The key driving force behind Takagi-san's workaholic writing, travelling, speaking, teaching and consulting activities was his insatiable hunger for justice and truth. He continued to be outraged by the decision making process on nuclear - and other - issues in Japan and believed that his role as a "Citizen Scientist", a term invented by Professor Frank von Hippel who heads the Center for Energy and Environment at Princeton University, was to increase the level of democracy. The broadening of the understanding of the implications of decisions and the progressive modification of the rules were the goals. The basis for credibility are competence and independence. The long term guarantee for fundamental and sustainable change of society is only provided by absolute integrity and public accountability. This is what Jinzaburo Takagi represented. This is why his disappearance hurts so many people so much.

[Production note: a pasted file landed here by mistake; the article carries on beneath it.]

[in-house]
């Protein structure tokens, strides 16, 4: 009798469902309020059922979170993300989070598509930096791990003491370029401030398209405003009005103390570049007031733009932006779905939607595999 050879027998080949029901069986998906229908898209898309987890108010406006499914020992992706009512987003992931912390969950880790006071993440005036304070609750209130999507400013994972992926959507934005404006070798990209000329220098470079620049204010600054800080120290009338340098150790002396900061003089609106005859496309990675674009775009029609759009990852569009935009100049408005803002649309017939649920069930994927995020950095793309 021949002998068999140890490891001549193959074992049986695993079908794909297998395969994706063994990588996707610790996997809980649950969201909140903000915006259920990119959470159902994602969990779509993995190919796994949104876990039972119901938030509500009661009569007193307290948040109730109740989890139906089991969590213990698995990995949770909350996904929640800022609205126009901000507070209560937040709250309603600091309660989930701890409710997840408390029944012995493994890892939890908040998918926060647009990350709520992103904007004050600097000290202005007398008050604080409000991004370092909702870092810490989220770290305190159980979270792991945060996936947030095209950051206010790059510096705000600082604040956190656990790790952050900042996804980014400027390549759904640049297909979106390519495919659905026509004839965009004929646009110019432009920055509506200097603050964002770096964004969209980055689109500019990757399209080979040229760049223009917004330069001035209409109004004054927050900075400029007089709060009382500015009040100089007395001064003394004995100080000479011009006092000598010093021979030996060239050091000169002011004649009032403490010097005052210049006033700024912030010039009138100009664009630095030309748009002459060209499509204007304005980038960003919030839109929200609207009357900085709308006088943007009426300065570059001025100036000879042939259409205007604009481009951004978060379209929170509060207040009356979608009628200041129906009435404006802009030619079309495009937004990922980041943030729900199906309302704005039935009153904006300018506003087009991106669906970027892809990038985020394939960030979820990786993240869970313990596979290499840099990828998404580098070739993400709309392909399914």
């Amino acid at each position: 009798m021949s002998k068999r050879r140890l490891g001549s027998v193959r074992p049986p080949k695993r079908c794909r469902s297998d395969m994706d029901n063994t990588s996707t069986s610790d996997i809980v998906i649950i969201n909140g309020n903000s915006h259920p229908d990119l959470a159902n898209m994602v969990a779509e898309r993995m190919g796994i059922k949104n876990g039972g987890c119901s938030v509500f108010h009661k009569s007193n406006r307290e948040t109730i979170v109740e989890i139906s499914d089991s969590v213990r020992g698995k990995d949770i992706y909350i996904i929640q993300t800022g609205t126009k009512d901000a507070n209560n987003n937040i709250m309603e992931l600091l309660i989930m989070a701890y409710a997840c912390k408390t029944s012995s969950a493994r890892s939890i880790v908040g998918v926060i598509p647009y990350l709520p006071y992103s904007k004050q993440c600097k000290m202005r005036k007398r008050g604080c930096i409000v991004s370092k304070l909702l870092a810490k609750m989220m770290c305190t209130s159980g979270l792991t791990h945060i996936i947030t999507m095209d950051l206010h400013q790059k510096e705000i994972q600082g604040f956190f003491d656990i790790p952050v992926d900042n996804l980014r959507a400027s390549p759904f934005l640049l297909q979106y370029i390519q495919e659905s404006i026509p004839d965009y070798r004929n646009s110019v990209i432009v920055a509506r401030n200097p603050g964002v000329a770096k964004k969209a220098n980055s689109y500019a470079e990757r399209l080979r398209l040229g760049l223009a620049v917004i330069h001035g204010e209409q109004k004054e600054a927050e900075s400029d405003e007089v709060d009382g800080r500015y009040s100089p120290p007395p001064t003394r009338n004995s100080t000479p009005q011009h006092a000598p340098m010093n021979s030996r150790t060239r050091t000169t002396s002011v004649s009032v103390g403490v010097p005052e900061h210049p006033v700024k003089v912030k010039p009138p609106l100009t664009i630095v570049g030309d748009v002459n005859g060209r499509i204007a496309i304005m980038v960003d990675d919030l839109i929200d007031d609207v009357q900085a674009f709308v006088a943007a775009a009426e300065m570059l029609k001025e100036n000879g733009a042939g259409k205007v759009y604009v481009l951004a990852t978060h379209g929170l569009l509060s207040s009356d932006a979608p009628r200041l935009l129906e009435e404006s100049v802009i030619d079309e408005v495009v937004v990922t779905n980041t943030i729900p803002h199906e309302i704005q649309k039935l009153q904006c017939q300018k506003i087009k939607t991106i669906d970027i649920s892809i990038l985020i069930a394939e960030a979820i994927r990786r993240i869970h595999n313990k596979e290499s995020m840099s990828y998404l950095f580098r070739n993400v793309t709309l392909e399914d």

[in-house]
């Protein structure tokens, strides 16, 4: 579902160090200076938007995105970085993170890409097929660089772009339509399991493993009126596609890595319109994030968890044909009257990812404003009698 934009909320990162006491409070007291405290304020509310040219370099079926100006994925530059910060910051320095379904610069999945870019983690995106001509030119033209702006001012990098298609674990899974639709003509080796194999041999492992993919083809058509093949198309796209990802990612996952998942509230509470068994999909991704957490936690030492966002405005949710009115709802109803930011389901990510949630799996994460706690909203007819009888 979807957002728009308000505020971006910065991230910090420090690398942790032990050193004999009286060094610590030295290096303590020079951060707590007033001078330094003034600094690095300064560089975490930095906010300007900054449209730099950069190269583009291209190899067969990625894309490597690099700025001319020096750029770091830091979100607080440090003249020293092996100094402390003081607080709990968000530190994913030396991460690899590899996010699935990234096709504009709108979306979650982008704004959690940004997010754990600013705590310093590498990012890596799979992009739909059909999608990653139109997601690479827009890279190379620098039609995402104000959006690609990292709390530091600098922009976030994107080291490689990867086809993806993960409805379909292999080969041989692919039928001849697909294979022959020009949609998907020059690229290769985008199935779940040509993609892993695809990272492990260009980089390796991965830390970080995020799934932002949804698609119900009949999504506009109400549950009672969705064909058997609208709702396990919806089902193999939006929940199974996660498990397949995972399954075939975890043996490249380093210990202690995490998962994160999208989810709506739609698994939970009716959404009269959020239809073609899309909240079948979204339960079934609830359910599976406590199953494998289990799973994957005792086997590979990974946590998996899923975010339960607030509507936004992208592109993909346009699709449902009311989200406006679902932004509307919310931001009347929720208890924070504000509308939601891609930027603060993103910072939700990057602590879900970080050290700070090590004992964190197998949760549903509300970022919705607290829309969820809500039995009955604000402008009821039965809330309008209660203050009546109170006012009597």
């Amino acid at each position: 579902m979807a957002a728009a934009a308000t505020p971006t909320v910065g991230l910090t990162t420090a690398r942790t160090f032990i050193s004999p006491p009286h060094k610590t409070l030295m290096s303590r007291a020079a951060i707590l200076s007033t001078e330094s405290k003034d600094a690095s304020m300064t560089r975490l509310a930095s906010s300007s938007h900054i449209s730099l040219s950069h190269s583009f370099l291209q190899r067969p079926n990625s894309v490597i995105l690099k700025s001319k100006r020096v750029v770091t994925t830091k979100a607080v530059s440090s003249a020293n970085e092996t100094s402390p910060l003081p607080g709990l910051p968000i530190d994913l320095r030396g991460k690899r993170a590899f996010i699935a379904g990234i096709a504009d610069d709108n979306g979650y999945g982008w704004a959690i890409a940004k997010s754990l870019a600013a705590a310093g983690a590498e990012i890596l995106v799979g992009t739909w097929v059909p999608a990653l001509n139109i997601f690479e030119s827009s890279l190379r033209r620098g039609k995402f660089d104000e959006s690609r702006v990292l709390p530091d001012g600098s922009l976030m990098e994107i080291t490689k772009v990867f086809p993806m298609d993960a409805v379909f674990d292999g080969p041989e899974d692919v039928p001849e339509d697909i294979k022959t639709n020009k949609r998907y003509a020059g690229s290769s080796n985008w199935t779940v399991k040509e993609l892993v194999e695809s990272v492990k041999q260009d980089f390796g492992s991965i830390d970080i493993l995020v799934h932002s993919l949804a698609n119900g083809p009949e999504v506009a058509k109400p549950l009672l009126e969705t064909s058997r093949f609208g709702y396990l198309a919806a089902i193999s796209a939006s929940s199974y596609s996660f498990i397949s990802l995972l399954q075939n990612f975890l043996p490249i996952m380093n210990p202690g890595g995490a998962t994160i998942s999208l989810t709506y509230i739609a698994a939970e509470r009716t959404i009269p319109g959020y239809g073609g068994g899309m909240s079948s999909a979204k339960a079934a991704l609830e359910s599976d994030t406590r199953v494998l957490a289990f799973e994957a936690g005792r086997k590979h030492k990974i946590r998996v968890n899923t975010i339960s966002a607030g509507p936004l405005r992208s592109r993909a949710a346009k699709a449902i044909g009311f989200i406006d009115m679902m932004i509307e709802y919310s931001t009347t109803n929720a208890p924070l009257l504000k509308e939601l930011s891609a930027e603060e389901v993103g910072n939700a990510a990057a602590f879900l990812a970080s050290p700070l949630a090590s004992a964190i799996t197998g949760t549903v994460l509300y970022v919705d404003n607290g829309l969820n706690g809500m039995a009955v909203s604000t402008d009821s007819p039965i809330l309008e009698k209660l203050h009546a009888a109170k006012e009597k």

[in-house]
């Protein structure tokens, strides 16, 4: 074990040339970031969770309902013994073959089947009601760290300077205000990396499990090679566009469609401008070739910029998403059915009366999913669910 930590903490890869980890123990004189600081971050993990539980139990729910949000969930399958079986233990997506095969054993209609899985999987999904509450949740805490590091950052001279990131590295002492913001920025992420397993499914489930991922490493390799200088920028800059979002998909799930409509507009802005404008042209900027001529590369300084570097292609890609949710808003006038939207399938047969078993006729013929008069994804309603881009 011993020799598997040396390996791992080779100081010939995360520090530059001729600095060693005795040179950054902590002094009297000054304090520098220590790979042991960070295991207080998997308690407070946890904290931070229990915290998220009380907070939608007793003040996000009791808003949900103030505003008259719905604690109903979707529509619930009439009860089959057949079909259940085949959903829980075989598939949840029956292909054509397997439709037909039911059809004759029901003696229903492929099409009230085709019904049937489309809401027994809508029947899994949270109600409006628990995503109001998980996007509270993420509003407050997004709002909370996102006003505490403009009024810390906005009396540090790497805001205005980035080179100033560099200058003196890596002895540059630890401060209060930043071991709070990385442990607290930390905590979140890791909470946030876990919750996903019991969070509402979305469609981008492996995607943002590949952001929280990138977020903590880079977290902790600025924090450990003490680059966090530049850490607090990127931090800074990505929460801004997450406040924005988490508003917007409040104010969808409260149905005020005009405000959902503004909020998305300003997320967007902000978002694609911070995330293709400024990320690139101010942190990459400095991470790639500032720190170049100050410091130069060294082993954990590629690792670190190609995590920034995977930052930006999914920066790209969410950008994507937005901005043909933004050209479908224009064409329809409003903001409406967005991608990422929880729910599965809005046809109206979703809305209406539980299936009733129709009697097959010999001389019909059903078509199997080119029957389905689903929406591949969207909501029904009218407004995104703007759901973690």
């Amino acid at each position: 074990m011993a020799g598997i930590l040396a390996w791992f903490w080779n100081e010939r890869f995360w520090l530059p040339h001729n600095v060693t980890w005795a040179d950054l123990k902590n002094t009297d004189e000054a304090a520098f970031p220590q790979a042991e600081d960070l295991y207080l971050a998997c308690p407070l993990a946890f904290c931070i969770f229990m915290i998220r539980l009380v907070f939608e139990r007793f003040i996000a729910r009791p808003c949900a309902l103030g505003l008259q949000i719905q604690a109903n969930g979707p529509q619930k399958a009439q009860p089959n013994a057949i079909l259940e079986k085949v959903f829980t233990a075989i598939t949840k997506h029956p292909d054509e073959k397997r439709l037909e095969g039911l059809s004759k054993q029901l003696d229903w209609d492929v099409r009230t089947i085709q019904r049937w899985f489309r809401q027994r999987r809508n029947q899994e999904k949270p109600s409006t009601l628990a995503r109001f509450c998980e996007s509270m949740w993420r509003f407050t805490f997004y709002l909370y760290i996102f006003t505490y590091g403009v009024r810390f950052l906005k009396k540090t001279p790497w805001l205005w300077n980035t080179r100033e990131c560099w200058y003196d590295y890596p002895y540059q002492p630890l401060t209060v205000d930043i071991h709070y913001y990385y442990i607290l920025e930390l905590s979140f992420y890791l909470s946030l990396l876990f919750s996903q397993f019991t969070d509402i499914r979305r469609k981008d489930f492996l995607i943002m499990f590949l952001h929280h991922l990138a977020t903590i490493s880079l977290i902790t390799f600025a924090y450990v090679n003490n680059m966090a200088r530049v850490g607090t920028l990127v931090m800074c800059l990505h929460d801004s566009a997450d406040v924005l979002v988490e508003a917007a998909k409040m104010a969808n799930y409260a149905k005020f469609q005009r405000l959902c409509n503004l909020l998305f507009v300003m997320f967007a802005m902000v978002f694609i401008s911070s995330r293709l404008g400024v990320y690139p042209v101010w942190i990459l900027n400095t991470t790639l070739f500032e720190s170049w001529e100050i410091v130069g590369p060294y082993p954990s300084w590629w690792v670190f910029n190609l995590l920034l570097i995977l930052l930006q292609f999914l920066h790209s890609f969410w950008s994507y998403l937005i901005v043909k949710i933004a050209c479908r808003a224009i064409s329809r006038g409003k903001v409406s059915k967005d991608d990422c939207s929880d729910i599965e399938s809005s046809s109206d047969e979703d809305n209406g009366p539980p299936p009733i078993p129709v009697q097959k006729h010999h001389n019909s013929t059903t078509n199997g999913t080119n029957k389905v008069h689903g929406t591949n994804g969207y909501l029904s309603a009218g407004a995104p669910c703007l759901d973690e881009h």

In 1995 Professor John Gofman, Professor Emeritus of Molecular and Cell Biology at the University of California at Berkeley, nominated Takagi-san and myself jointly for the Right Livelihood Award. Gofman is also a medical doctor who has a PhD in nuclear/physical chemistry and shares patents on two processes for separating plutonium from irradiated fuel and a patent on fissionability of uranium-233 with Glen Seaborg. The US based Environmental Research Foundation's publication Rachel's Health & Environment Weekly called Gofman "one of the greatest teachers of the 20th century». We were thrilled that this outstanding and gentle man nominated us for the award, commonly known as the Alternative Nobel Prize (which he had received himself in 1992). But it was only after the nomination had been re-introduced for the third time that the jury selected us for the award in 1997, recognizing "a unique partnership in the struggle to rid humanity of the threats posed by the manufacture, transport, use and disposal of plutonium». The jury stated that "they were honored for the scientific rigor of their research and the effectiveness of their dissemination of its results, which have served to alert the world to the unparalleled dangers of plutonium to human life, and empowered many to resist the misinformation and the secrecy whereby the plutonium industry imposes these dangers on the public». We were enthusiastic about the award that we considered the most prestigious recognition for our work.